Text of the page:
Reacting to the Tehran attacks in Europe and the US

The European Parliament started its plenary session last week with a minute of silence to honor the victims of the recent terrorist attacks in London and Tehran. In this way, the EP has joined a number of other institutions, as well as leaders of the EU and its member states, in offering sympathy to the Iranian people.

For a country like Iran, which cannot boast of an abundance of international support and empathy, such a gesture from a leading Western institution was extremely valuable. The news and pictures of the minute of silence spread through the Iranian media immediately and boosted the good will towards the EU among the officials and general public.

There is a deep democratic significance for a parliament to offer its solidarity to a fellow parliament that was a target of a terrorist attack. In this particular case it also conveys a symbolic recognition by the European Parliament of the legitimacy of the Iranian parliament as a relatively democratic pillar of the Iranian political system.

This matters, given the background of intense efforts over the years to de-legitimize the Iranian institutions, including the elected ones, with the aim of building support for regime change. The well financed exile dissident group Mojaheddeen-e Khalk (MEK), in particular, has developed a strong lobby in the European Parliament promoting this cause.

The times, however, are changing. The images of Iranians voting in the last presidential elections, in a region where few other populations go to the polls, and re-electing their moderate president in a landslide, have certainly made an impact. They have also debunked, once again, the MEK’s claims that the Iranian elections are void of any meaning. In fact, such efforts are provoking a growing backlash among the Euro MPs.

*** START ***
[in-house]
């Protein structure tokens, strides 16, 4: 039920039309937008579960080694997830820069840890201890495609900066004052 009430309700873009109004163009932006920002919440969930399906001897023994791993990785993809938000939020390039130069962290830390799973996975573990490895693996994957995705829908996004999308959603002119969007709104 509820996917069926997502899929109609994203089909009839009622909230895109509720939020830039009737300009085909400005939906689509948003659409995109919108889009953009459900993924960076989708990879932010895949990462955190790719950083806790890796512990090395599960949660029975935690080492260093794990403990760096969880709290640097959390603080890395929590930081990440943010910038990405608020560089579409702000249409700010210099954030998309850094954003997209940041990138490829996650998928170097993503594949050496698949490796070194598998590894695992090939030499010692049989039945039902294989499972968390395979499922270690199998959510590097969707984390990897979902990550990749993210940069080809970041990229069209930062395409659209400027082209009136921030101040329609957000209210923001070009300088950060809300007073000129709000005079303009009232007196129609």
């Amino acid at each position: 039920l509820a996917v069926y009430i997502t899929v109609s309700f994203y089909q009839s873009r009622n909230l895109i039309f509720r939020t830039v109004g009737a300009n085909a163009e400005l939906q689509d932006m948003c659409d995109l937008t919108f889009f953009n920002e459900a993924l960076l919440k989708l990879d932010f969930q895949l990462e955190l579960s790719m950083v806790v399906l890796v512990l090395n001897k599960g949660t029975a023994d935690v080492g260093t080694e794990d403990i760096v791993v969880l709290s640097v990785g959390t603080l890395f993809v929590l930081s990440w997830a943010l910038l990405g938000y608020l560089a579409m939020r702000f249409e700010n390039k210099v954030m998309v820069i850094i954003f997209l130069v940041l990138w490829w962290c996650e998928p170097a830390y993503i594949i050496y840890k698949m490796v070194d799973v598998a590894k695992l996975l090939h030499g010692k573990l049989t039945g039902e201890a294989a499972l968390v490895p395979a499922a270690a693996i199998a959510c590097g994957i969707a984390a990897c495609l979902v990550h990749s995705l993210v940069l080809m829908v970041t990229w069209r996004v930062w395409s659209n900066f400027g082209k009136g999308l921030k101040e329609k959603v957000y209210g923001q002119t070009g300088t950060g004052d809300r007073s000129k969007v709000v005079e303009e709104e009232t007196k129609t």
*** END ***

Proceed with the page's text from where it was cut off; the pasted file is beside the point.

In this context, the fact that the European Parliament perceived the minute of silence dedicated to Iran as completely “normal” and appropriate is itself a testimony of the changing climate in EU-Iran relations.

Contrast this with the attitude in the United States. Although the State Department did issue a proper statement, the majority in the Senate rejected the proposal of Senators Bernie Sanders and Diane Feinstein to postpone the consideration of new anti-Iran sanctions. Instead, the Senate overwhelmingly approved the measures the week after the attacks in Tehran—despite a warning from former Secretary of State John Kerry that it could jeopardize the nuclear agreement with Iran.

Such an attitude reflects Washington’s dominant view of Iran as a country unworthy of minimal sympathy even in such tragic circumstances. Hence, Trump’s infamous words about states becoming targets of the “evil they promote.” The sheer ignorance and insensitivity of these remarks is highlighted by the fact that the “evil” that hit Iran was also responsible for the terrorist attacks in America on 9/11 and in subsequent years in Paris, Brussels, London, Madrid, Manchester, and so on. Such attacks are not inspired by anything that has to do with Iran, but rather an extreme version of Wahhabism, the official creed of Saudi Arabia, whose vision for the Middle East Trump seems to have eagerly embraced.

In an irresponsible escalation shortly after the attacks, Secretary of State Rex Tillerson has endorsed the idea of a regime change in Iran. He issued his comment, ironically, on the same day that his State Department released documents pertaining to the role the US played in overthrowing the popular government of Mohammad Mossadeq in 1953, an event to which today’s poisoned state of the US-Iran relations could arguably be traced.

EU foreign policy chief Federica Mogherini, by contrast, has reaffirmed once again the EU’s strong commitment not only to the nuclear agreement, but also to a deeper engagement with Iran in diverse areas, from economy and energy to conflict resolution in the Middle East.

Recent history, particularly the process leading up to the conclusion of the nuclear deal, suggests that when Iran is shown a modicum of respect and recognition, it is more likely to respond positively to the concerns of its international counterparts than when bullied and insulted. The EU way of showing such respect puts it in a much better position to persuade Iran to abandon some of its more objectionable ways than threats coming from Washington.

The US could have built on the channel established by Tillerson’s predecessor John Kerry with his Iranian counterpart Javad Zarif in trying to solve outstanding issues, in particular regarding regional conflicts. Instead, the current administration is making sure not only to destroy that channel but also, with its callous and insulting response to the anti-Iranian terrorism, to create damage to US-Iranian relations that may well outlast Trump. This will not advance any of America’s core interests in the Middle East. However, there is nothing to suggest that this administration realizes that.